Believe it or not, Magnus Carlsen and Maxime Vachier-Lagrave, who turned out to be the
last two men standing in the event, were ironically the first ones to arrive at the tournament hall

Michael Adams, Anish Giri and a tired Veselin Topalov before the start of the final round

Hikaru Nakamura and Vishy Anand were on 3.0 and 3.5 points and had no chance of fighting for the top spots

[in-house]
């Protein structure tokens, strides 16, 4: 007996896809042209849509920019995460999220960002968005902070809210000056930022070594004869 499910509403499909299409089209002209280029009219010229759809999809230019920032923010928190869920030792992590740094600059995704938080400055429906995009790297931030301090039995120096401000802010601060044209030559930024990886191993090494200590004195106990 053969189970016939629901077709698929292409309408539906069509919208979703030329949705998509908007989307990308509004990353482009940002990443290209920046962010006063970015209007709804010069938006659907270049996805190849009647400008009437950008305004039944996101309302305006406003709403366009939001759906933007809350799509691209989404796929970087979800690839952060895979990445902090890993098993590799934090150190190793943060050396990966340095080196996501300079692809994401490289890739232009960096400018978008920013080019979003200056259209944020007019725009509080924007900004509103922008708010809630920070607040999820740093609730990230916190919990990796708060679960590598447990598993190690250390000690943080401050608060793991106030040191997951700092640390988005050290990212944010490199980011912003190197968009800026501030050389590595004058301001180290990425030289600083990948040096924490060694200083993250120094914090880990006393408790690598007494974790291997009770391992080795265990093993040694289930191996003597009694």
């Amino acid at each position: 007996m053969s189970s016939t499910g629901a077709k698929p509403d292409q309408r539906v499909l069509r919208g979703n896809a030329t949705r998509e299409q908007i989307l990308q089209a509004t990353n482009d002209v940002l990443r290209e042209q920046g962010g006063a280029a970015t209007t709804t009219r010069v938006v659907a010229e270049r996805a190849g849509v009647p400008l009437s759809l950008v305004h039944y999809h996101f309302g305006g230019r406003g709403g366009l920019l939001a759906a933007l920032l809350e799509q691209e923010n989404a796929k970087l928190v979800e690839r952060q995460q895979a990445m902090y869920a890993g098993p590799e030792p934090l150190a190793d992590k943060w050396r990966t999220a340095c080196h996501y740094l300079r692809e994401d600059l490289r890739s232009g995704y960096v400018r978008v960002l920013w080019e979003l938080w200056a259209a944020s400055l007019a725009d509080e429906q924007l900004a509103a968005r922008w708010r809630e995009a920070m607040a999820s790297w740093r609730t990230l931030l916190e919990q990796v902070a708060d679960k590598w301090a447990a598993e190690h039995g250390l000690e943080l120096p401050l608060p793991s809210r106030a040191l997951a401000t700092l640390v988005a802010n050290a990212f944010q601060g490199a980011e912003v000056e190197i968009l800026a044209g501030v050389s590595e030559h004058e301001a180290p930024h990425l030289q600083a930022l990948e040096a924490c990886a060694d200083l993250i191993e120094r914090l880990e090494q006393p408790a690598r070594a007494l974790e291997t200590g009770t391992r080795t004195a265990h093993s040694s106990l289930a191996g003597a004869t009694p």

That's how! Magnus’s mother Sigrun turned up for the last round of the event

This is how things looked before the final round began

Anish had little difficulty in neutralizing Anand’s white pieces using, you guessed, the Berlin